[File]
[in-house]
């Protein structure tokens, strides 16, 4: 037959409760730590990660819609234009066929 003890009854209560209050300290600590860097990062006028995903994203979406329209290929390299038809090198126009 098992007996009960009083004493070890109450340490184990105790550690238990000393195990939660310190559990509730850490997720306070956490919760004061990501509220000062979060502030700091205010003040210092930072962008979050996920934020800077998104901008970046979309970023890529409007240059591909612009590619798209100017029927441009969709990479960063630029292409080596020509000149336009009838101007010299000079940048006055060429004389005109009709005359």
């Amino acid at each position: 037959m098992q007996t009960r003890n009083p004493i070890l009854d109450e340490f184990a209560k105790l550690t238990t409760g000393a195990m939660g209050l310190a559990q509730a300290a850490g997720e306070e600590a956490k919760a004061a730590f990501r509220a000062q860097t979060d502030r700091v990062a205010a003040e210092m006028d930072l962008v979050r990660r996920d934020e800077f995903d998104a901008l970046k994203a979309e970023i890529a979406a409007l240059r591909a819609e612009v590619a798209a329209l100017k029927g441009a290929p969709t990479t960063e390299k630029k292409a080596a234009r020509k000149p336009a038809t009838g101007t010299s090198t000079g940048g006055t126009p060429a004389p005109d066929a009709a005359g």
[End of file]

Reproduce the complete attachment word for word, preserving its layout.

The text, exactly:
[in-house]
């Protein structure tokens, strides 16, 4: 037959409760730590990660819609234009066929 003890009854209560209050300290600590860097990062006028995903994203979406329209290929390299038809090198126009 098992007996009960009083004493070890109450340490184990105790550690238990000393195990939660310190559990509730850490997720306070956490919760004061990501509220000062979060502030700091205010003040210092930072962008979050996920934020800077998104901008970046979309970023890529409007240059591909612009590619798209100017029927441009969709990479960063630029292409080596020509000149336009009838101007010299000079940048006055060429004389005109009709005359």
């Amino acid at each position: 037959m098992q007996t009960r003890n009083p004493i070890l009854d109450e340490f184990a209560k105790l550690t238990t409760g000393a195990m939660g209050l310190a559990q509730a300290a850490g997720e306070e600590a956490k919760a004061a730590f990501r509220a000062q860097t979060d502030r700091v990062a205010a003040e210092m006028d930072l962008v979050r990660r996920d934020e800077f995903d998104a901008l970046k994203a979309e970023i890529a979406a409007l240059r591909a819609e612009v590619a798209a329209l100017k029927g441009a290929p969709t990479t960063e390299k630029k292409a080596a234009r020509k000149p336009a038809t009838g101007t010299s090198t000079g940048g006055t126009p060429a004389p005109d066929a009709a005359g």